Sunday brought with it the ominous threat of my past coming back to haunt me. Although Tigerboy is gone from Open Twins now, his adversary Brendan Walsh has only gotten stronger on his powerful Ducati. Brendan won the championship last year, which does magical things to your confidence. I ran into Brendan in the pits on Saturday. He smiled like Brendan does, he made small talk like Brendan does, and he fired a warning shot across my bicycle tire like Brendan does. That shot sounded something like, “GoGo, you’re looking good out there. I think 55s? 54s maybe? That’s really fast for such a long time away…” Sure that may sound mild to you, but Brendan is a DJ. He spins all sorts of tunes between words. And this tune said quite clearly to me, “It’s 2018 GoGo, and I’ve got two seconds on you. Can you remember all the way back to the years you had two seconds on me…?”

Racers. They come in all sizes, shapes and colors – but they’re all basically the same. And I love em’ as much as I hate em’. Thunderhill 2014, Open Twins. Photo by: Alex Florea

The AFM let me grid on the front row, two positions to Brendan’s right. This was a perfect place to watch him leave me from the line like I was glued to the pit wall. I will never use Launch Control again. By turn three I was on his rear tire, and I could tell staying there was within reason. We swept through the tight switchback turns – front tire to rear, until our first run toward the epic-fast and banked Riverside right-hander. As I powered the Superduke over the bumps leading up to Riverside, the rear of the Superduke collapsed. I had a flat; I knew it sure as rain. But I’ve had flats before and still finished well, so I hung in there a few turns more to see what could be done. I backed off full throttle, I made no harsh moves, and I gently paid almost all my attention on whether this problem was getting worse or staying just the same. By the next time around Riverside I could tell it was just the same. So I did not have a flat. But something was extremely different about the bike. Did something break? Did something bend? I scrolled through any changes I had made before the race – just one click of compression and one millimeter more preload on the spring. These changes should do the opposite of what I was feeling… WTF was going on, I couldn’t figure it out. My only option was to learn to ride around it. So no more hard acceleration toward Riverside, gentle on the gas exiting Lost Hills, and watch your ass through the hard acceleration exiting turn two. Brendan was very small by half race distance. He had nearly the front straight on us by now.

“…and then he turned around to see where I was. He’d run a perfect race until that moment.”

A few years back Brendan and I were at a trackday. I offered to run a few laps with him, to share where I thought he could go faster. To help him. He seemed pretty jazzed about it, which felt great to me. But just one lap into our segment with him leading, he pushed the front too hard and crashed in Thunderhill’s turn 1. I was pretty bummed that happened, for obvious reasons. I like Brendan a lot. He didn’t get hurt, and his bike wasn’t bad, which was great. But I left that day with the feeling that maybe us riding together got in his head. Maybe he pushed too hard because he knew I was behind him.

“…and then he turned around to see where I was. He’d run a perfect race until that moment.”

Turns out the reason our bike was so different was not the suspension, it was the tire. And it wasn’t a problem with the tire, per se, it was a problem with the bike not being setup for the tire. Remember, Today’s Michelin tires were two years old as well, but these were “brand new” two years old. And as it turns out, these were not only brand new Michelins, these were very special brand new Michelins. These were the first generation MotoGP design Michelins from their first year back in the big game. They’re called “Ultimates”. Special temperatures, special speeds, special traction, and in the case of the falling Superduke’s rear suspension – special hard carcass. To put it simply, Saturdays Michelin design was a carcass soft as marshmallows; Sunday’s Michelin design was a carcass so hard you could drive fence posts into the ground with it. So now our suspension was completely off.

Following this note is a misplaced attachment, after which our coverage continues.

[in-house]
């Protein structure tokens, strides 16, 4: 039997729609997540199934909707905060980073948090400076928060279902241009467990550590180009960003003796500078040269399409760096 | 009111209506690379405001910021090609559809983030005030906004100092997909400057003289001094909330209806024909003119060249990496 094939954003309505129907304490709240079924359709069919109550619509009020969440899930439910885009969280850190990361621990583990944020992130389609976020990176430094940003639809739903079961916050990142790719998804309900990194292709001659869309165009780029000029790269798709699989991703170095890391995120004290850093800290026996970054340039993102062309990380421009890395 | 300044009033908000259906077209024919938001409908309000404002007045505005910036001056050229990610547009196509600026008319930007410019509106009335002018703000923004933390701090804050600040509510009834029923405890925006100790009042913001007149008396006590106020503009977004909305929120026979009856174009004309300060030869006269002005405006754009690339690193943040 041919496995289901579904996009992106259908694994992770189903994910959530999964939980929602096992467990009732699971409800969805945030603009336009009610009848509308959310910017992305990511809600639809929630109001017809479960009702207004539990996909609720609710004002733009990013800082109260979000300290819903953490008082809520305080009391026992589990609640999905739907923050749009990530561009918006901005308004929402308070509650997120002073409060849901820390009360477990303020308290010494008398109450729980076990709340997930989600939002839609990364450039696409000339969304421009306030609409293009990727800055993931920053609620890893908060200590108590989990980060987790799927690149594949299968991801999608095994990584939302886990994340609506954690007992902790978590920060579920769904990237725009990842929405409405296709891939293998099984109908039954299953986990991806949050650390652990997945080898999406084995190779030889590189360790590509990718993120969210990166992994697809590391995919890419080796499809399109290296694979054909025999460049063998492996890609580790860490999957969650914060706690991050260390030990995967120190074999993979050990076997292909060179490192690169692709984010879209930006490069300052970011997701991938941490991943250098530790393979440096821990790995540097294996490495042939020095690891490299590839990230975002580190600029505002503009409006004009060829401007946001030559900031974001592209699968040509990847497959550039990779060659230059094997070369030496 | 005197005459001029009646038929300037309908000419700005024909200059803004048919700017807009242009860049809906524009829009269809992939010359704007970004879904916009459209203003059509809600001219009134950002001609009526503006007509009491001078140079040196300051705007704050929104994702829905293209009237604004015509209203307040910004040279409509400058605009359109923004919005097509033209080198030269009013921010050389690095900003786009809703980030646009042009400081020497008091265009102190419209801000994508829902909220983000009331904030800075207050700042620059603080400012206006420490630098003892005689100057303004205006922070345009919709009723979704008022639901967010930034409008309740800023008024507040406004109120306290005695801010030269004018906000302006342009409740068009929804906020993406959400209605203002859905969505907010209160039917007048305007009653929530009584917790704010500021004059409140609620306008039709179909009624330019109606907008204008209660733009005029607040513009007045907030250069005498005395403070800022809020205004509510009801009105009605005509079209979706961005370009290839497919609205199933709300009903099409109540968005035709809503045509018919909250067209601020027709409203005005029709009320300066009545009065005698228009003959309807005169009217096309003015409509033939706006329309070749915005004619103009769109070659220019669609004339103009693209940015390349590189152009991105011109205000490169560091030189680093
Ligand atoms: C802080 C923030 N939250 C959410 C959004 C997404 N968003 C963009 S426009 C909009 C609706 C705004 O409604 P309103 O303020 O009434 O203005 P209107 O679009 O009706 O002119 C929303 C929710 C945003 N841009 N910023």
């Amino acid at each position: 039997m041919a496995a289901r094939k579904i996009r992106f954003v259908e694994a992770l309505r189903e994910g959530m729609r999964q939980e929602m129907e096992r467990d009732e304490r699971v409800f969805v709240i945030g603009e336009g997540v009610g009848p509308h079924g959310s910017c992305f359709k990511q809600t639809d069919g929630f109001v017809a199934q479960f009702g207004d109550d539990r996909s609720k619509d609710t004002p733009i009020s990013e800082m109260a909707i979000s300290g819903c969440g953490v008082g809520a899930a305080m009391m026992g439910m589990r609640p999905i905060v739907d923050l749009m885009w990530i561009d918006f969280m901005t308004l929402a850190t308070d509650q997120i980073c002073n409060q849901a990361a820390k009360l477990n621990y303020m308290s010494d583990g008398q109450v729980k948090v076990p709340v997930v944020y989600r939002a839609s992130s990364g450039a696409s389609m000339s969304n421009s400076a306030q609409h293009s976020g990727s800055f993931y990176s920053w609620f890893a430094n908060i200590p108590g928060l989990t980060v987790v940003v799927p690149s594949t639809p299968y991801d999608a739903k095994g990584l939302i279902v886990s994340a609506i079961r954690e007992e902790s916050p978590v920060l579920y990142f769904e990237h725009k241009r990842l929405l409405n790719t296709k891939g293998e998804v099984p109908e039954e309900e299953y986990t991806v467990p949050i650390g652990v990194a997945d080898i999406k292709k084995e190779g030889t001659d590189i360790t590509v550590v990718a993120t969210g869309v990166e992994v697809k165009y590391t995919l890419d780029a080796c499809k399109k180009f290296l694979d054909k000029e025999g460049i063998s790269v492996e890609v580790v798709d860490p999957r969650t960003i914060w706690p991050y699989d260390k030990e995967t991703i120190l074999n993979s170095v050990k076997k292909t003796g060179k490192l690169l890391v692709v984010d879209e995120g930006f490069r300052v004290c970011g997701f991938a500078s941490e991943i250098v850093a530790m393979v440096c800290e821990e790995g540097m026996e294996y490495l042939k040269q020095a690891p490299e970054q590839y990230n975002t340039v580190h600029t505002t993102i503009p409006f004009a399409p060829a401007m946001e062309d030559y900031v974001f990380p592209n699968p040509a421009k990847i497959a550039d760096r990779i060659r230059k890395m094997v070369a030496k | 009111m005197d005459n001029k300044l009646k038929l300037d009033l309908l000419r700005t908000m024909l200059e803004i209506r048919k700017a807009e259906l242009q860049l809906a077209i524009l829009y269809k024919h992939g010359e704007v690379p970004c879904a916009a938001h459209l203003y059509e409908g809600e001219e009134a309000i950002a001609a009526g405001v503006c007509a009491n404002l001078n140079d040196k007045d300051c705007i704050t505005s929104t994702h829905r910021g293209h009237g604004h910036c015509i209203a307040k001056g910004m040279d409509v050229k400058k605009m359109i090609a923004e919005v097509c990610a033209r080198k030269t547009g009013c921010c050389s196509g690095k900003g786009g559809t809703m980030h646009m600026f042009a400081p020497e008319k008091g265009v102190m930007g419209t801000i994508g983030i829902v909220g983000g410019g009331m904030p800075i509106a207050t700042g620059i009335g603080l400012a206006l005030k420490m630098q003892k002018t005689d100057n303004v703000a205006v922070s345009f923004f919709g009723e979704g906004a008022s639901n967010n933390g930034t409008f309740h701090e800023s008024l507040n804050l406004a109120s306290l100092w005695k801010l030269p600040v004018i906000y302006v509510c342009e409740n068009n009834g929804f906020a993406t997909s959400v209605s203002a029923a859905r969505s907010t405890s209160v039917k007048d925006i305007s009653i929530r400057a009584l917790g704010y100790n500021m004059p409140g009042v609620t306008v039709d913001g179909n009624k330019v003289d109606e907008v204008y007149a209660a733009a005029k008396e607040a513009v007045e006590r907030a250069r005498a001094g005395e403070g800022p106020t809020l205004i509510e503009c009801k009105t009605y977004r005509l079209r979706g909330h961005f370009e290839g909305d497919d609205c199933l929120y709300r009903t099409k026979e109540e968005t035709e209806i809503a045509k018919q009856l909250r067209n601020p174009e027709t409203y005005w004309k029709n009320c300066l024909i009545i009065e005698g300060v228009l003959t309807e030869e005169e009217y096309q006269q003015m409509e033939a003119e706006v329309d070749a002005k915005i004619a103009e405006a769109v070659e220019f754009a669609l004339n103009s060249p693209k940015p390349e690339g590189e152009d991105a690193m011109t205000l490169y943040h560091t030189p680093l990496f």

But as I was learning my way around bumps, and experimenting where I could get away with hard throttle, I was also learning some other traits that set this Ultimate apart. Side grip was intense, braking was provocative (I felt like a teenager locking eyes with a sexy female pool-shark luring me in for a double or nothing round that would surely break me), and somehow even with gentle throttle I found the motor banging against redline in places it never had before. Obviously this was the fastest we’d been all weekend, even with the failed setup. …and Brendan Walsh was drawing closer.

With three laps to go he turned back to check me, I was a hundred yards back. With two laps to go he checked me again, I was half that distance. With one lap to go he didn’t need to look, he could hear me. I drove out of turn 1 and into turn 2 like a man possessed. My goal was to come up under him on the brakes in turn 3, but first we had to make it there. He entered turn 2 wide, after going in a touch too hot. I thought I was too hot too but once again that sexy pool-shark had me covered. I went into that right hander on the inside, and I came out on the inside, which turned out excellent because Brendan over-stepped his bounds and high-sided himself to the left of my bow. At first it launched him, he recovered, then it spit him off again – arcing all the time back into the racing line in front of me. I dodged him to his right, cleared his bike, and rode on for the victory.

Photo by: Oxymoron Photography

Turns out Brendan broke his hip, but otherwise he’s fine. I hope he comes back soon, healthy, and all the wiser for it. Maybe I’ll convince him to try an Ultimate. On second thought… maybe not.

Two years, four practices, old Michelins and finally we reached the gate at the end of a long road home. It’s been three months building this Superduke. By far this is the best one yet. Ohlins rear shock, GP Suspension forks (which to date are the best forks I have had on a Superduke since starting back in 09), Michelin tires and 91 octane pump gas.

*full disclosure: Value my Michelin comments as fellow racers with the understanding that neither Michelin nor their AFM distributor Alex Florea sponsor me, or offer me a discount. In fact I even paid to have my tires mounted this weekend, something I haven’t had to do since 1991. If you can create an opportunity to try any new tire, also create the opportunity to set your bike up for it – otherwise it’s not really an opportunity, is it…

Special thanks to Mike Meissner, Alex Hernandez, Hollister and Taco at CalMoto Livermore, Lee Simmons and Jeff Leggitt at Mach 1 Motorsports, Austin Racing Exhaust, GP Suspension, Bob Robbins for helping me buy this salvaged Superduke in PA, and my special wife Tracy Gulbransen. Without these key people none of this happens.

Until next time, much love,

GoGo

 

Alex Hernandez used to dismantle bombs in Iraq. Meaning, when someone yelled “BOMB” and everyone scattered for safety, Alex walked slowly and methodically toward the problem instead of away. Today Alex dismantles problems at CalMoto Livermore. He’s the lead mechanic there. His bay sits on pole, and there’s always a bike on his lift.